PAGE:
Thursday, May 2, 2013

Ortiz on Mission to the City

In past blog posts I have reviewed Conn and Ortiz's major work on ministry to the city, Urban Mission. The first half of the book was largely, it would seem, the work of Harvie Conn before he died. The second half of the book, parts 4-6, seem, however, to have been written by Manuel Ortiz. His writing style is quite different and though he brings to the study a different and welcome perspective these chapters don't rise to the heights of the previous ones. Nevertheless there are plenty of useful insights that I would like to share with you.

In part 4 'Developing Urban Church Growth Eyes' Ortiz tackles the Social Sciences, ethnographic and demographic studies and their usefulness for mission in the city. Social science is the application of scientific methods to human behaviour. It is the opinion of the author, and I would agree, that social sciences can make mission more effective. It is good stewardship to learn about a community before engaging it with the gospel. But sometimes missiologists have used social sciences simplistically and uncritically. Ortiz gives an example of this in Vergil Gerber’s God’s Way to Keep a Church Going and Growing: A Manual for Evangelism/Church Growth (Glendale, Calif.: Regal, 1973), which he nevertheless describes as otherwise helpful (260). 

In part 5, 'Promoting Kingdom Signs in the City', Ortiz tackles 'reachable people groups', shalom & transformation, and spiritual warfare, all from the urban perspective.

The authors discuss the difficulties with defining people groups especially in the present urban context. Two common uses of the term 'people group' are explored:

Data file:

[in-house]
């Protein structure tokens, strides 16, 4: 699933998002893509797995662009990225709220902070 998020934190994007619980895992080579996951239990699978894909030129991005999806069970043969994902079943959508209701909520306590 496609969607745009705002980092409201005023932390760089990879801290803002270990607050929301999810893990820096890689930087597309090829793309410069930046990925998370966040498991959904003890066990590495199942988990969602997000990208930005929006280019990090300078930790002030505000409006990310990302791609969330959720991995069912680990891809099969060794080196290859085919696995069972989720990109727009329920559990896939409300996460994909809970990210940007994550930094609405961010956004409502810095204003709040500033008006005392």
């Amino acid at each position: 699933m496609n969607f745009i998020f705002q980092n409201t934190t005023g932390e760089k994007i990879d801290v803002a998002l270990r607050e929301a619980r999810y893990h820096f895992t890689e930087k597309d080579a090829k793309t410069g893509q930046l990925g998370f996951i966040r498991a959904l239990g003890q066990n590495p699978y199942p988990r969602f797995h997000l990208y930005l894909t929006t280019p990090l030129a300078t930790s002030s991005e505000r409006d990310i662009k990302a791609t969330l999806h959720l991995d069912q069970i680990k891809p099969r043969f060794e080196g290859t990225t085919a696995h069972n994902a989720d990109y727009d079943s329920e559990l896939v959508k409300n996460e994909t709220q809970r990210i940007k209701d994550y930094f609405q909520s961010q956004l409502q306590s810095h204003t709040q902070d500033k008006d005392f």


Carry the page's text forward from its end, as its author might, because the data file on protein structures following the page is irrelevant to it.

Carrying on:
1. McGavran's technical definition: “a tribe, a caste, or any homogeneous unit where marriage and intimate life take place only with the society” (1970:296). 
  2. Schreck and Barrett's ‘particularistic’ definition: “a significantly large sociological grouping of individuals who perceive themselves to have common affinity for one another. From the viewpoint of evangelization this is the largest possible group within which the gospel can spread without encountering barriers of understanding or acceptance’ (1987:7)” (314).
I would argue that the first approach, though helpful as far as it can go, suffers from a fundamental problem. It relies far too heavily on a scientific positivist approach. Clearly according to the first approach everyone has to be part of one or another group exclusively. But this does not reflect the situation as it is on the ground. Ethnic and linguistic groups, social groups and societal groups do not often have cut and dried boundaries. They are fuzzy and may even be arranged on a spectrum. The particularistic approach seeks to overcome this problem by introducing the crucial subjective element, resulting in a single individual often being a member of multiple groups. This approach has been criticised for making it difficult to enumerate people groups because of the problem of overlapping. Ortiz’s response is that this is only one way of viewing peoples and that the two approaches should be seen as complementary (316). I think more needs to be done by way of critique of people group sociology and its application to mission. 

Chapter 19, 'Spiritual Warfare in the City', leaves much to be desired. Ortiz cites numerous authors from across the evangelical spectrum but fails to engage with them critically. There is so much nonsense written on this subject that critical engagement is vital if we are to understand spiritual warfare. Instead, after quoting Linthicum, Wagner, and Peretti he suggests that “it is for the reader to search out any difficulties in matters of exegesis and interpretation” (370-71)! Indeed but it is vital that authors like Ortiz get their hands dirty too.

The final part of the book is on Leadership and Discipleship for the Urban Church in which Ortiz writes helpfully, on mentoring and theological education.

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